A typical day for a substitute teacher can be busy and hectic. There’s a lot to do and a lot to learn, particularly if you’re just starting in a new classroom. Either way, one of the most important things you can do is to write detailed notes for the absent teacher.
Here are some helpful tips on how you can do just that — without adding stress to your day.
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Use the Sub Plans
Use your sub plans as a framework to jot notes for the absent teacher throughout the day. The notes can act as a tool to follow the class schedule, and they provide a place for you to write down what lessons plans were accomplished. You can also annotate any changes to the schedule, such as a resource class that went overtime. This is a great help for teachers when they return to school and need to plan out their next lessons.
Using a class list can also give you a way to make detailed notes for the absent teacher. Subbing for an eighth-grade math class? Use your class list to annotate who participated in discussions. Teaching in a third-grade homeroom? Use the class list to record students who struggled with the reading lesson of the day. Teachers will love the feedback. It’s also good for students to know you are paying attention to their learning and participation!
Another helpful pointer: Label work that your students turn in so that the full-time teacher can easily spot which class submitted which assignments.
Note Any Behavioral Issues
There may be students in your class who will not want to follow the management plan set in place by the classroom teacher. So, it is important to make a separate note for any behavioral issues. Do your best to communicate these observations factually and non-judgementally — i.e. instead of noting that a student was rude, describe exactly what happened.
This is important for two reasons. First, if you keep a separate document for behavioral notes, the teacher will be more likely to read it. Second, it will help you keep track of student behavior throughout the day. Take notes regarding student(s) who are having a hard time following your directions, not staying on task, and/or did not respond appropriately to redirection. Also state what actions you took if/when students did not meet expectations.
Behavioral notes aren’t just to spotlight the negative, however. It’s also important for absent teachers to be aware of positive behavior, so remember to make mention of the students who exhibited a great attitude as well! You can also let your students know when you leave a positive note.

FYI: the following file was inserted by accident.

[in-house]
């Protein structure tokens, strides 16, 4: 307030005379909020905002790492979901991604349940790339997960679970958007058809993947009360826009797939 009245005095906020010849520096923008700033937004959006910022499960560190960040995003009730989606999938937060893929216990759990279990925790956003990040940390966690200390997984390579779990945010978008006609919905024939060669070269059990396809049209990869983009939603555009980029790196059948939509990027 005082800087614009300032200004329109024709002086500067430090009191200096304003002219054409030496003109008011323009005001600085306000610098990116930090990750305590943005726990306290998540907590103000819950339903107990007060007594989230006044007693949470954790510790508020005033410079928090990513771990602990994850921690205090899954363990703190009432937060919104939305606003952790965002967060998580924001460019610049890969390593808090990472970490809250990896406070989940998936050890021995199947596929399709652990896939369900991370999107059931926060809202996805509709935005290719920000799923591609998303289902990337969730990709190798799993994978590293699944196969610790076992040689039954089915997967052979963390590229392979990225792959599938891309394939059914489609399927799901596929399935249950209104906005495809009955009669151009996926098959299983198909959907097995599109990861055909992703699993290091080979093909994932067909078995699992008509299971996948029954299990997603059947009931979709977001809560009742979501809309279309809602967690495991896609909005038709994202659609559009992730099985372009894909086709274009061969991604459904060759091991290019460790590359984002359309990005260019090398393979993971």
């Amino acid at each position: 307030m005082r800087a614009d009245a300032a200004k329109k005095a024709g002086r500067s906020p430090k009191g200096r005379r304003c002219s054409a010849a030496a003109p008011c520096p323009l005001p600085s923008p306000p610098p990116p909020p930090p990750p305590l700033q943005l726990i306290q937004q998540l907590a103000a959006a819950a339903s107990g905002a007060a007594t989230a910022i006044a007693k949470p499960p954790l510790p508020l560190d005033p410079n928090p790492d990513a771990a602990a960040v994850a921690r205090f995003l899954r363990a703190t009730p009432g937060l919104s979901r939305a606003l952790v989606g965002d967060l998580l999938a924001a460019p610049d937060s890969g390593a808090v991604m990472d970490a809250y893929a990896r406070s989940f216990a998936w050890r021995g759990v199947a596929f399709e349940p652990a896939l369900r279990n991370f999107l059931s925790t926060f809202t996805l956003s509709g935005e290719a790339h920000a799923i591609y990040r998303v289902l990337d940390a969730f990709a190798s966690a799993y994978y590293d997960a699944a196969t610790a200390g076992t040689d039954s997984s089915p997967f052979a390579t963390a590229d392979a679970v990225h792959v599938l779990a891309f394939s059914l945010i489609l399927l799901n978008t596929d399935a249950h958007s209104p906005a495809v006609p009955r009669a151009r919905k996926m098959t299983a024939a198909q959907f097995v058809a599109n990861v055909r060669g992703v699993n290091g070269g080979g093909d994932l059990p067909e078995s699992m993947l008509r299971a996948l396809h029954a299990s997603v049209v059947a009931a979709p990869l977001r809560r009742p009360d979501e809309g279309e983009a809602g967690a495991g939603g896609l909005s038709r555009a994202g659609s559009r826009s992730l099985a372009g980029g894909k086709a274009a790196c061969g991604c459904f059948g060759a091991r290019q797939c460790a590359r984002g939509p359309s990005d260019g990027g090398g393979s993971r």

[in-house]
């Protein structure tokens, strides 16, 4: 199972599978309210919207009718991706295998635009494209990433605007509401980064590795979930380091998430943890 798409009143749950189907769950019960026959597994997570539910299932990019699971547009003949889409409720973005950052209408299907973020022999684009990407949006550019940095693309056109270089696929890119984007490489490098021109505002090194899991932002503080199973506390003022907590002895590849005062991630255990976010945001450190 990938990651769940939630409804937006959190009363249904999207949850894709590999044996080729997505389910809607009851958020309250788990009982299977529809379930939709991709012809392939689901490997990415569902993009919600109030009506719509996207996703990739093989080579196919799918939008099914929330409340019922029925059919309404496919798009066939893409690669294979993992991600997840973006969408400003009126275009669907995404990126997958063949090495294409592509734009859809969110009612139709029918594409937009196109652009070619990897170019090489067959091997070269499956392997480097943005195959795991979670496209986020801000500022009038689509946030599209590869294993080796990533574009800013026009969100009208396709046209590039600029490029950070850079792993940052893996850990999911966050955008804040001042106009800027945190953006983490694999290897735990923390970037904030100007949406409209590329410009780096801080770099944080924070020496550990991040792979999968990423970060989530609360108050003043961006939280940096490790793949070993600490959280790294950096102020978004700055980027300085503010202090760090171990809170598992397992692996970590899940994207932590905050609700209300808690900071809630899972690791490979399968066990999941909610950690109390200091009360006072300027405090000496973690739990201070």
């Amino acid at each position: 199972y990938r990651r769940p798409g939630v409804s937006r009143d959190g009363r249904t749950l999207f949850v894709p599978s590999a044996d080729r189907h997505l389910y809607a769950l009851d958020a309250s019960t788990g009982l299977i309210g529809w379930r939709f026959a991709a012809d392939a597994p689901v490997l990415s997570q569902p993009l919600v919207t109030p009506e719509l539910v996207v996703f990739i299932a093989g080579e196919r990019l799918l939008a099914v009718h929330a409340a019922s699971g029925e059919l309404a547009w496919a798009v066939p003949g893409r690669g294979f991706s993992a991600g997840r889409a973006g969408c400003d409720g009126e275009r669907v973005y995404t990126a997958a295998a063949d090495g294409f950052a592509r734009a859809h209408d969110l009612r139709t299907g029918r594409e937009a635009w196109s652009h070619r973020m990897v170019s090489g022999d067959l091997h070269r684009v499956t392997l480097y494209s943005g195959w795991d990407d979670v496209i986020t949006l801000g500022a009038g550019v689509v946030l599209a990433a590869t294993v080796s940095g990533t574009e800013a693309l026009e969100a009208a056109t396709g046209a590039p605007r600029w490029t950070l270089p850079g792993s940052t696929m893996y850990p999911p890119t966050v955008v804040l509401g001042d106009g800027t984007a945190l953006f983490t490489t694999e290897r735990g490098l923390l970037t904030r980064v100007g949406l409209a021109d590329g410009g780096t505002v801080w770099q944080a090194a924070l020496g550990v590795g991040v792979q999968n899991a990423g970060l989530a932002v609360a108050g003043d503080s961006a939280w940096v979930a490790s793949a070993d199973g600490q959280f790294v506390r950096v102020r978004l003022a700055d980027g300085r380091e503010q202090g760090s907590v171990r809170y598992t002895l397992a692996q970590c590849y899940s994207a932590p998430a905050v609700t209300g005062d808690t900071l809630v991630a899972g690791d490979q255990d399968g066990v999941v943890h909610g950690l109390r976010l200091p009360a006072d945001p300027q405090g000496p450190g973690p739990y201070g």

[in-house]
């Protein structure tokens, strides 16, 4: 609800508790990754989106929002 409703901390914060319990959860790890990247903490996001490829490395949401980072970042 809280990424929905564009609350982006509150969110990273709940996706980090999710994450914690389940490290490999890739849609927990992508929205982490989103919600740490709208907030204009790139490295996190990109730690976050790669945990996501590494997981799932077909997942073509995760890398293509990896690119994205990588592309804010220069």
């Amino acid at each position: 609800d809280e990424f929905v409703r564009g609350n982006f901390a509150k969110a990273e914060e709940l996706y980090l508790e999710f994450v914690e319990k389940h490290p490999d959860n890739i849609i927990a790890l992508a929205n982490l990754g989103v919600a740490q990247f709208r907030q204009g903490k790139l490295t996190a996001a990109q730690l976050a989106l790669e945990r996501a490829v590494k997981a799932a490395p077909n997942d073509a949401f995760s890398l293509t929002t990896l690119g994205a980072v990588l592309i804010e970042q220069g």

Create Your Own Form
One way to stand out from other substitute teachers is to make your own “Sub Notes” form. You can create a simple template using Microsoft Word, Google Docs, or a similar program. Here are some subject headings that would be helpful to put on your template: absent students, class accomplishments, activities that went poorly or really well, and extra comments you have about the day.
Having your own form will help you stand out from other substitute teachers. It will also keep your thoughts organized throughout the day, as you will be familiar with the formatting of the document. If you do not want to invent your own form, you can find examples of templates on websites like Teachers Pay Teachers and Pinterest.
Be Professional Up to the End
If you don’t get the chance to take notes throughout the day, it’s important to write comments before you leave. The teacher will appreciate that and hopefully remember to ask for you directly for the next time they need a sub. Also, if you’d like to be considered for a full-time position at the school, teachers will remember the detailed notes you wrote and may be more likely to say positive things about you to the sub coordinator. The little things are what help you stand out as one of the best substitute teachers.
And remember — it’s important to keep the notes private. Avoid writing them on the whiteboard for all students to see. If the teacher or site administrator doesn’t outline a clear process for turning in notes at the end of the day, ask!
Looking for more classroom resources? Check out 72+ Tips, Templates, and Classroom Resources for Substitute Teachers and 7 Meaningful Activities for Students who Finish Early
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About the Author
Janine Chen, VP of Talent, leads a dedicated team that helps our substitute teachers succeed. Janine has spent her entire career in education, including positions with schools and non-profits. She is an alumna of the Harvard Graduate School of Education.